Dear mama of a child who just received a chronic diagnosis,

Your world will never be the same.

It doesn’t matter if you knew the diagnosis was coming, or if it came from out of nowhere; hearing a doctor say “this is forever” probably took your breath away.

And that’s OK.

You’re allowed that. You’re allowed to feel numb. You’re allowed to feel sad or angry. You’re allowed to feel guilt and/or relief. You’re allowed to feel all those things. Or none of them. Because though this is your child’s journey, you’re along for the ride. And that ride can be brutal.

Feel whatever you need to, as long as you need to.

And don’t let anyone tell you otherwise.

If and when you share the diagnosis, friends and family will meet you with platitudes. They’ll tell you things like “God will never give you more than you can handle,” or, “After the storm, the sun will shine.” And you’ll probably want to punch them. That’s ok . . . but don’t. They mean well. They just don’t know what to say. You’re going to have to get used to that.

You’re going to hear a chorus of people saying, “It’s going to be OK.” And you’ll want to punch them, too. Because some things are never ok.

Like thinking of your child being buried before you.
Or praying that you outlive your child because you are their only caretaker.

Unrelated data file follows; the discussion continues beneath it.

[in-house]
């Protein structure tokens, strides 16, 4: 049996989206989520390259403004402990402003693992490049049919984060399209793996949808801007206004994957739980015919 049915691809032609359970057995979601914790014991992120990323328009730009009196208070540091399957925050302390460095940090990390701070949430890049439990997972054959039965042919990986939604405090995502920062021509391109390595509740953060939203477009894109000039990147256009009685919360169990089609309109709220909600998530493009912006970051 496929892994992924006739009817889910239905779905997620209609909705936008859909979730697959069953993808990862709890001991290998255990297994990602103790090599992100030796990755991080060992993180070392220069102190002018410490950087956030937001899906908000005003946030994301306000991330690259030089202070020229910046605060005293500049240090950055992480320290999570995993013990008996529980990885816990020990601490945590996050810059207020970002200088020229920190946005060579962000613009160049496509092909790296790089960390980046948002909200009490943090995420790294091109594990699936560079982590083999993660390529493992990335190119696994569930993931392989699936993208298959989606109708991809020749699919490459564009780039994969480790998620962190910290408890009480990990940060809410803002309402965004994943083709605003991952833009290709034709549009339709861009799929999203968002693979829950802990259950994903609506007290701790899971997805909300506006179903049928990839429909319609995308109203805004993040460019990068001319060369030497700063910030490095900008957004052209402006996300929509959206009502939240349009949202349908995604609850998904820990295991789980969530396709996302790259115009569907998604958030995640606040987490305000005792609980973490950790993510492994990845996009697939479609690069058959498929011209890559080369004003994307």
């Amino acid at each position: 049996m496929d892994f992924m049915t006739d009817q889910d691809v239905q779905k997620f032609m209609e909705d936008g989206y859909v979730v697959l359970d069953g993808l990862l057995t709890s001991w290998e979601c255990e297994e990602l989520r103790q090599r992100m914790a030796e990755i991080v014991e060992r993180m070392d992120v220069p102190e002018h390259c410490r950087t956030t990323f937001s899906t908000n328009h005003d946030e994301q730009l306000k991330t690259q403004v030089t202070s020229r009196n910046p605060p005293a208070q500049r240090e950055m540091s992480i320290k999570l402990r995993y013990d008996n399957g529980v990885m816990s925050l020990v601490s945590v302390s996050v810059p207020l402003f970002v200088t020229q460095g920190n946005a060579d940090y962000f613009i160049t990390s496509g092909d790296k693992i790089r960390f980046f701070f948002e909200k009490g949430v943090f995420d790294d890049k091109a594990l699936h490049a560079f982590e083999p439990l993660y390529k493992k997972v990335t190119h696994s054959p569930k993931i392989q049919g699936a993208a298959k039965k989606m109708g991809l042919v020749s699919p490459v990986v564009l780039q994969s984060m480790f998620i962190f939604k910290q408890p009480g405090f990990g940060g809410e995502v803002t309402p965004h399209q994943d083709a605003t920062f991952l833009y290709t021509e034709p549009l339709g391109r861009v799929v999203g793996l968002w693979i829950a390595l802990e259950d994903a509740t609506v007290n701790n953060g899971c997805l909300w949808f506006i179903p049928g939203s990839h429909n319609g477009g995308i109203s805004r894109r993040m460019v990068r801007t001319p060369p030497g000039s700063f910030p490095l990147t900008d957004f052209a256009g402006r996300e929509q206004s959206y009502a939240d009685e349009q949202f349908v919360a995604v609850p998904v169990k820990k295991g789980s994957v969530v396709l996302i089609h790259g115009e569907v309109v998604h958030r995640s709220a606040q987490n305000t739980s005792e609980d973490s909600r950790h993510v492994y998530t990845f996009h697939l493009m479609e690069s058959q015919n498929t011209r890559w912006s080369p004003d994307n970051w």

But keep your fists down. Because what they mean is “life will go on”. And they’re right about that.

Life will continue, mama. Maybe not just as it had before, but it will go on. And the days will hurt less.

You’ll see beauty in it again, maybe even more than before. Because you are reminded every day just how precious life is.

Breathe it in.

You may not feel strong right now, but you’ll grow to be.
It’s what happens when you have no choice.

The words you’re hearing may seem foreign, but medical jargon will soon become your second language. And daily therapies your workout.

If there’s equipment involved, don’t fear it. There was once a time you didn’t know how to care for an infant, but you figured that out. Practice with it. Ask questions. Do what you need to. You’ll soon be able to interpret numbers on monitors, flush lines, and silence alarms in your sleep. Meeting our kids’ needs, whatever they are, is kind of a mama’s superpower.

You’ve probably heard, “Stay away from Google.” I disagree. Use it for good. Learn all you can. After all, knowledge is power. And so is connection. Seek out support groups, others who get it. They are your people.

Mama, today your world is spinning. And that is OK. It will settle soon enough.

The love you have for your child will carry you through this journey. Nothing about this situation is OK–but you’re strong enough to get through it.

And in the end, every though not all moments will be easy, they will all be worth it.

I promise.

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A Mother’s Mind Never Rests, Because We Carry The Mental Load

Cara Arnold

I’m a mama to 3 whose learning to balance parenthood and chronic illness at the hands of autoimmune encephalitis. Some days I’m a soccer mom, carpooling like a boss; other days I’m a relentless advocate, taking on doctors and insurance companies alike. But, if you’re looking for consistency every day I’m a hot mess. My life is a puzzle that’s still not together. I used to think pieces were missing. But it's all finally fitting together. It’s not what I envisioned, and some days I mourn that; but it’s mine. And knowing how fast that can change I try to appreciate every moment of it.